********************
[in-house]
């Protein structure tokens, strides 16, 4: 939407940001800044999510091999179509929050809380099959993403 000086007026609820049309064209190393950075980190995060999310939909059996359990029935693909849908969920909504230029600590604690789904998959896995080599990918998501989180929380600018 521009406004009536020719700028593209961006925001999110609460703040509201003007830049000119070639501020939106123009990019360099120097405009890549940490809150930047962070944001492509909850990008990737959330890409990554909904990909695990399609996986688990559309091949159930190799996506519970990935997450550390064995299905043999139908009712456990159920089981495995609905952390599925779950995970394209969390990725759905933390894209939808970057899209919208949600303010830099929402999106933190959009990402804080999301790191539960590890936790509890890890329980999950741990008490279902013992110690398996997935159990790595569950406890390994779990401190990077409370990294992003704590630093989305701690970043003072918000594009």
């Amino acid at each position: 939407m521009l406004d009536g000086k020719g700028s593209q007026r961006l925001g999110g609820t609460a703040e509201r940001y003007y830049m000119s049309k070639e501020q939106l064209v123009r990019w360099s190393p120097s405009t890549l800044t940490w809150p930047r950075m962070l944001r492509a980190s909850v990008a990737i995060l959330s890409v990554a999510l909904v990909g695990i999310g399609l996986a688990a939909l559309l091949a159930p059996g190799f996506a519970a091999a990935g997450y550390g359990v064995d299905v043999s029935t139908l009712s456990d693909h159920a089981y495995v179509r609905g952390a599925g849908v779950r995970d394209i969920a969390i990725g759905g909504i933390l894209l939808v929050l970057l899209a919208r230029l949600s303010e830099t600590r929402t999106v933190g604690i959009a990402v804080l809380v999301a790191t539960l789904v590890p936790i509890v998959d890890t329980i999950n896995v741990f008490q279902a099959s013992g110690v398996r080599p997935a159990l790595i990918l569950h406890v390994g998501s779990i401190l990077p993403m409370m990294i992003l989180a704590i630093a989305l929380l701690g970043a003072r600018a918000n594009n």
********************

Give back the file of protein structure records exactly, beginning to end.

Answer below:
[in-house]
């Protein structure tokens, strides 16, 4: 939407940001800044999510091999179509929050809380099959993403 000086007026609820049309064209190393950075980190995060999310939909059996359990029935693909849908969920909504230029600590604690789904998959896995080599990918998501989180929380600018 521009406004009536020719700028593209961006925001999110609460703040509201003007830049000119070639501020939106123009990019360099120097405009890549940490809150930047962070944001492509909850990008990737959330890409990554909904990909695990399609996986688990559309091949159930190799996506519970990935997450550390064995299905043999139908009712456990159920089981495995609905952390599925779950995970394209969390990725759905933390894209939808970057899209919208949600303010830099929402999106933190959009990402804080999301790191539960590890936790509890890890329980999950741990008490279902013992110690398996997935159990790595569950406890390994779990401190990077409370990294992003704590630093989305701690970043003072918000594009």
């Amino acid at each position: 939407m521009l406004d009536g000086k020719g700028s593209q007026r961006l925001g999110g609820t609460a703040e509201r940001y003007y830049m000119s049309k070639e501020q939106l064209v123009r990019w360099s190393p120097s405009t890549l800044t940490w809150p930047r950075m962070l944001r492509a980190s909850v990008a990737i995060l959330s890409v990554a999510l909904v990909g695990i999310g399609l996986a688990a939909l559309l091949a159930p059996g190799f996506a519970a091999a990935g997450y550390g359990v064995d299905v043999s029935t139908l009712s456990d693909h159920a089981y495995v179509r609905g952390a599925g849908v779950r995970d394209i969920a969390i990725g759905g909504i933390l894209l939808v929050l970057l899209a919208r230029l949600s303010e830099t600590r929402t999106v933190g604690i959009a990402v804080l809380v999301a790191t539960l789904v590890p936790i509890v998959d890890t329980i999950n896995v741990f008490q279902a099959s013992g110690v398996r080599p997935a159990l790595i990918l569950h406890v390994g998501s779990i401190l990077p993403m409370m990294i992003l989180a704590i630093a989305l929380l701690g970043a003072r600018a918000n594009n």